said Boss Blaster. "This one is special,
so when she looked sick, I picked her up."

"I ... see," Heron said, not coming
any closer to the fish tank.

Boss Blaster sighed.
"You don't have to help."

"No, no, I already said I would
and I'm here," Heron muttered,
reluctantly approaching the tank.

Even more reluctantly, he reached in.
Curious, Jewel sniffed his hand
and even let him take hold.

Poor Heron looked queasy.

Boss Blaster silently resolved
to find something generous
as a thank-you gift for him.

Heron grimaced and let go of
Jewel, who went back to the corner
and began digging at the towel.

"Good news for me," Heron declared,
dumping a tablespoon of hand sanitizer
into his palm. "It's not injured or sick."

He raised an eyebrow as he faced
Boss Blaster. "Bad news for you,
though. She's pregnant."

"How is this bad news?"
Boss Blaster asked, baffled.
"She's beautiful, I like her,
and you just told me that
there's nothing wrong with her."

"What on Earth are you going to do
with ten parrot-winged rat pups?"
Heron said as he backed away.

Boss Blaster could feel
a ridiculous goofy grin
spreading over his face.

"Start building a Rat Park
in the unfinished part of
the basement?" he said.

He would need a bigger cage
for the meantime, though -- maybe
something like people used
for cockatiels or ferrets.

With enough room for
Jewel to fly and preen,
she could be a role model
for Hali later on, too.

"Better you than me,"
Heron muttered. "I really
do not like rodents."

"That's okay, I don't
mind," said Boss Blaster.

"I mean, I know some people
keep them as pets, I've had
friends who did," said Heron.
"I just ... don't get the appeal."

"Rats exist without permission,"
Boss Blaster said quietly. "They are
hated, hunted, and persecuted. They live
in quiet desperation amongst the filth.
And yet they are capable of bringing
entire civilizations to their knees. If you
are dirty, insignificant, and unloved
then rats are the ultimate role model."

"Oh," Heron said quietly. "I guess
that makes a bit more sense.
May I be excused now?"

"Of course," said Boss Blaster.
"Cas can throw in some of
that new focaccia bread
with all the toppings."

"Focaccia bread?"
Heron perked right up.

"Yeah, I think Dante
taught him that recipe,"
said Boss Blaster. "It's good."

"I love focaccia," said Heron.
"Do you think Cas would mind
an extra pair of hands in the kitchen?"

"Cas loves extra help," Boss Blaster said
as he ushered Heron up the stairs.

Besides, if they made enough that
they actually had leftovers, maybe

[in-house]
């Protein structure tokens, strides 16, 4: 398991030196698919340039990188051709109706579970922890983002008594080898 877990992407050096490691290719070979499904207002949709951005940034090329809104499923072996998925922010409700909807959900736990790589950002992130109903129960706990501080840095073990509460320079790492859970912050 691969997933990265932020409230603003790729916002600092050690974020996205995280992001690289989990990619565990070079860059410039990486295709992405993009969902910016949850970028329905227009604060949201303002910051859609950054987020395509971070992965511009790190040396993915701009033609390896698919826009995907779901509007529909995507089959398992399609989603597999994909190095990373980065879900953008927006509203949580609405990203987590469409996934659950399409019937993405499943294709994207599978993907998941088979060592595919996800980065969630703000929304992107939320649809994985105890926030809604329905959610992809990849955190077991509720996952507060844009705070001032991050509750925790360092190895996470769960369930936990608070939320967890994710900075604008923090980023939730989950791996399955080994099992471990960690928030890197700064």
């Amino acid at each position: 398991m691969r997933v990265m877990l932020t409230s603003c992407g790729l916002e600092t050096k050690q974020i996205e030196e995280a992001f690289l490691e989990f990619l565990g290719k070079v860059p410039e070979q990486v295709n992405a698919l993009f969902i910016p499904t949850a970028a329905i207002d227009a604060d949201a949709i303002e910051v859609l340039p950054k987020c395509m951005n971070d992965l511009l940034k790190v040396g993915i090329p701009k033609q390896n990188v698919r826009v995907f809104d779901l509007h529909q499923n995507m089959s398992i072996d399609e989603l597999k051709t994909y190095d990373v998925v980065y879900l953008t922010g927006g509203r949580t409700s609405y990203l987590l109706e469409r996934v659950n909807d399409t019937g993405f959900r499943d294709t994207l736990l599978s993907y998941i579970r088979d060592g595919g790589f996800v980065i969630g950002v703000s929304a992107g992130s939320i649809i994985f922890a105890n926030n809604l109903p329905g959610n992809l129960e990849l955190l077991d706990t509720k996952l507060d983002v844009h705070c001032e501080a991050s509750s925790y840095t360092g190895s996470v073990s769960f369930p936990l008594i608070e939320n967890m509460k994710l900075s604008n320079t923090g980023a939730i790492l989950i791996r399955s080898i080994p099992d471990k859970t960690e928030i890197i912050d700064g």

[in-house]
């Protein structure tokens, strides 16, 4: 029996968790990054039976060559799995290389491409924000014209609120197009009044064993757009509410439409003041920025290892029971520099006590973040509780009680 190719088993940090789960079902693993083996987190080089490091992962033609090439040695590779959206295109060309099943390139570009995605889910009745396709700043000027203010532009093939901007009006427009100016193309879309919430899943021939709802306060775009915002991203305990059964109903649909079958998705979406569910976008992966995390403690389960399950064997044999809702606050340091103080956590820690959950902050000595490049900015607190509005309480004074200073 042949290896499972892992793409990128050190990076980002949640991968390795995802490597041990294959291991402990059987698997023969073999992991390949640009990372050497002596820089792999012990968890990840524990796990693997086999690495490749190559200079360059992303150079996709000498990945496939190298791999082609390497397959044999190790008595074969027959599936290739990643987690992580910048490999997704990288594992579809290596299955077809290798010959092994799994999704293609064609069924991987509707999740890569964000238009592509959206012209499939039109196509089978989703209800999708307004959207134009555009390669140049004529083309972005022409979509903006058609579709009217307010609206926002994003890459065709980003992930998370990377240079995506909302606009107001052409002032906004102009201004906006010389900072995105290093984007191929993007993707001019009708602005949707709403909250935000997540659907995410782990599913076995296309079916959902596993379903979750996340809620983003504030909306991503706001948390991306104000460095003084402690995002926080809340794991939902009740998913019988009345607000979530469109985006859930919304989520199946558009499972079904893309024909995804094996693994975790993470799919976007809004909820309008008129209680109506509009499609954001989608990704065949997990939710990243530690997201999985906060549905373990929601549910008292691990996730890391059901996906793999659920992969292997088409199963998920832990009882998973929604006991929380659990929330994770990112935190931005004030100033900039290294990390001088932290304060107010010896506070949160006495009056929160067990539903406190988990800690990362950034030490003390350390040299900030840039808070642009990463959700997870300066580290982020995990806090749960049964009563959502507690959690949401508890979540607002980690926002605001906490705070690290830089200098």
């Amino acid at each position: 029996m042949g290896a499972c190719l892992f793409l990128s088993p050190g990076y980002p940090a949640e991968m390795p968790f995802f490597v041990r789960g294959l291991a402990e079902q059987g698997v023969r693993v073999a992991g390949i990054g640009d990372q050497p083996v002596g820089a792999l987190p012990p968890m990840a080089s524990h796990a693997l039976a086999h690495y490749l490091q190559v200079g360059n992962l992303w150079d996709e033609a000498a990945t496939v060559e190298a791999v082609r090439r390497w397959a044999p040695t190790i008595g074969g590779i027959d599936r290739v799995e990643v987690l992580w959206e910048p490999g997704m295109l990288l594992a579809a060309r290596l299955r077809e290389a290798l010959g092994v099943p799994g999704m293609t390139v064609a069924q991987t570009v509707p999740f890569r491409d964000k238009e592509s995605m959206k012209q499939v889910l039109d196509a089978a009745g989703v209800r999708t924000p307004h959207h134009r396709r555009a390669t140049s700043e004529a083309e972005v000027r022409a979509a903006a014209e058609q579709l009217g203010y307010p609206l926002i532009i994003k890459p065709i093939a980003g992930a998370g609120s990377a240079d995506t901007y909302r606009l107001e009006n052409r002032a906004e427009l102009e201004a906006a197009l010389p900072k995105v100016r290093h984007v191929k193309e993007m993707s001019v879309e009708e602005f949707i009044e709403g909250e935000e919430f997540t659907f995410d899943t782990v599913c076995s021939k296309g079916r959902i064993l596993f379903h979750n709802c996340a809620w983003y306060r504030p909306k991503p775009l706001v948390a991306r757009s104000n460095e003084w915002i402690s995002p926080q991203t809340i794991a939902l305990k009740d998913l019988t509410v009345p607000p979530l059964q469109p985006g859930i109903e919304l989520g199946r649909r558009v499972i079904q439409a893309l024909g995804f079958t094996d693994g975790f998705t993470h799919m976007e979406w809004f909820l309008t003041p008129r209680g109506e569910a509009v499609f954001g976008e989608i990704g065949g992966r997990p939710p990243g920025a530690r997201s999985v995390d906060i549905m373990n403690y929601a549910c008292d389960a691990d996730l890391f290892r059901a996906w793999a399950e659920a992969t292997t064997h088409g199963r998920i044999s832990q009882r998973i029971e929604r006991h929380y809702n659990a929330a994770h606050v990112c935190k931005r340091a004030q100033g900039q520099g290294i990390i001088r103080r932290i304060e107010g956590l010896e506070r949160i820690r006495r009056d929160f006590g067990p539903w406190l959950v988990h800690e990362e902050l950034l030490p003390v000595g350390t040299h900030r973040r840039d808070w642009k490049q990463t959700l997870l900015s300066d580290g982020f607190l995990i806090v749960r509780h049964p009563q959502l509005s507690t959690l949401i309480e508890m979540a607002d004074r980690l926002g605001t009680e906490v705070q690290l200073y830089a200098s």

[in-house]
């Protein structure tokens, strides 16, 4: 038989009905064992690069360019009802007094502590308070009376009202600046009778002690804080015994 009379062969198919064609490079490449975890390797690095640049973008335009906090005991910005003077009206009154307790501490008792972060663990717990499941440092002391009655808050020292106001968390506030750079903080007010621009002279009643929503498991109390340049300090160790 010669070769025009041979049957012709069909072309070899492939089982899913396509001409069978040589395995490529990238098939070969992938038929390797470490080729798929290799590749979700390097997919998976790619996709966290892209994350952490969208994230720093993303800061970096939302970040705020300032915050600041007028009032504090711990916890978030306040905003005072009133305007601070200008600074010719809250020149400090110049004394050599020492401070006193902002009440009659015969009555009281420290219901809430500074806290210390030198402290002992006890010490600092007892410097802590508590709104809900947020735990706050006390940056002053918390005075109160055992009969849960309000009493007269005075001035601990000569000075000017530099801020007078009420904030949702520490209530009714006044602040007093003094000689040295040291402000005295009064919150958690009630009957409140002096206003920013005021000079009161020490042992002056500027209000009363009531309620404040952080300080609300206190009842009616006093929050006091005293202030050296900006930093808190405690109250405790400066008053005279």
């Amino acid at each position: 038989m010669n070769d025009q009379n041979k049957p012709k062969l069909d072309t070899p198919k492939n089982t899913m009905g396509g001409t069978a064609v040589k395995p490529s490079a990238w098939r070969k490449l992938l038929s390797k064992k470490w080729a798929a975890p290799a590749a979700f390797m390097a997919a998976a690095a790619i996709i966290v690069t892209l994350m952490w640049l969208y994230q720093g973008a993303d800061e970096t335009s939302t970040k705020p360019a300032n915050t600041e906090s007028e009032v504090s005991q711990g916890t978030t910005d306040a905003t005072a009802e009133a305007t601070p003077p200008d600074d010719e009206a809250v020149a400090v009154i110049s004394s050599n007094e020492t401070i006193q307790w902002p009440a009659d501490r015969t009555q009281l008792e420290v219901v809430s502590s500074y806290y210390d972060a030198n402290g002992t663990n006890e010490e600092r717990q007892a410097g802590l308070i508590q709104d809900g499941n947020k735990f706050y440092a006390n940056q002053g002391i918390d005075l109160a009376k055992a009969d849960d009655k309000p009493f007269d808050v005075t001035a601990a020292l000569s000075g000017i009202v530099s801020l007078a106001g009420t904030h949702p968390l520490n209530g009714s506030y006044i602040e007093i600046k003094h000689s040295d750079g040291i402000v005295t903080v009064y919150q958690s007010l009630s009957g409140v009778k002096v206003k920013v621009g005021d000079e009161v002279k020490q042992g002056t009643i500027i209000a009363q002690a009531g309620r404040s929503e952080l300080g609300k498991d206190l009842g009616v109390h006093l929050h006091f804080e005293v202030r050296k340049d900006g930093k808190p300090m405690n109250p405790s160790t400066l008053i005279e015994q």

he could sneak a crust to Jewel.

* * *

Notes:

"On Painting Rats, and the Glorification of Them. They exist without permission. They are hated, hunted and persecuted. They live in quiet desperation amongst the filth. And yet they are capable of bringing entire civilizations to their knees. If you are dirty, insignificant, and unloved then rats are the ultimate role model."
-- Banksy

"Flying rats" and similar terms are slang for pigeons.

Some people enjoy feeding pigeons.

Lincoln is the kind of place where it's easy to hide things you don't want to get caught doing. Years ago, somebody made flying rats, and they got loose. The original ones were albino lab rats with white pigeon wings, which remains the most common form. Since then, people have caught them for pets and bred them with fancy rats to produce several variations. Interestingly, they don't show the same colors as wild Norway rats -- either the wild rats won't mate with the winged ones, or the winged genes are so dominant that the wild traits don't show. The flying rats have become part of the city, like some towns have white squirrels. Love 'em or hate 'em, you can't get rid of 'em, because in the end they're rats with pigeon genes.

Rats come in many colors of fur and eyes.

This is similar to the original white version. The avian feet are uncommon but do appear occasionally.

This rat is dark except for a white belly, a style that works very well in the wild because it doesn't show up as much as the albino ones do.

The cinnamon color appears in dark-eyed rats, and here you can see the mottled pigeon wings that are becoming more common.

This is a hooded rat, and they come in various colors. It has gray-brown wings that are probably too small to fly well, but it could glide.

And then there are the crayon rats. Nobody knows where they came from, but there have been several over the years. This one is lavender with parrot wings that are mostly purple and turquoise edged with black.

Rats typically have 6 to 12 pups per litter.

Rat Park was a famous experiment about addiction, which demonstrated that it's far less about drugs and far more about misery. Rat colonies in a large, luxurious enclosure had little to no interest in drugs whereas isolated rats in tiny cages took as much as they could.

Consider cage sizes for birds, rats, and sugar gliders. Bigger is definitely better. A sky rat needs space for both flying and climbing. A good approach is to provide platforms, branches, ropes, and other fixtures along one or two sides sides of the cage while leaving the middle open. Cages for large pets are often modular so you can remove unwanted dividers inside them to give more airspace.

Enjoy a focaccia recipe with many topping ideas.
Tags: cyberfunded creativity, fantasy, fishbowl, poem, poetry, reading, weblit, writing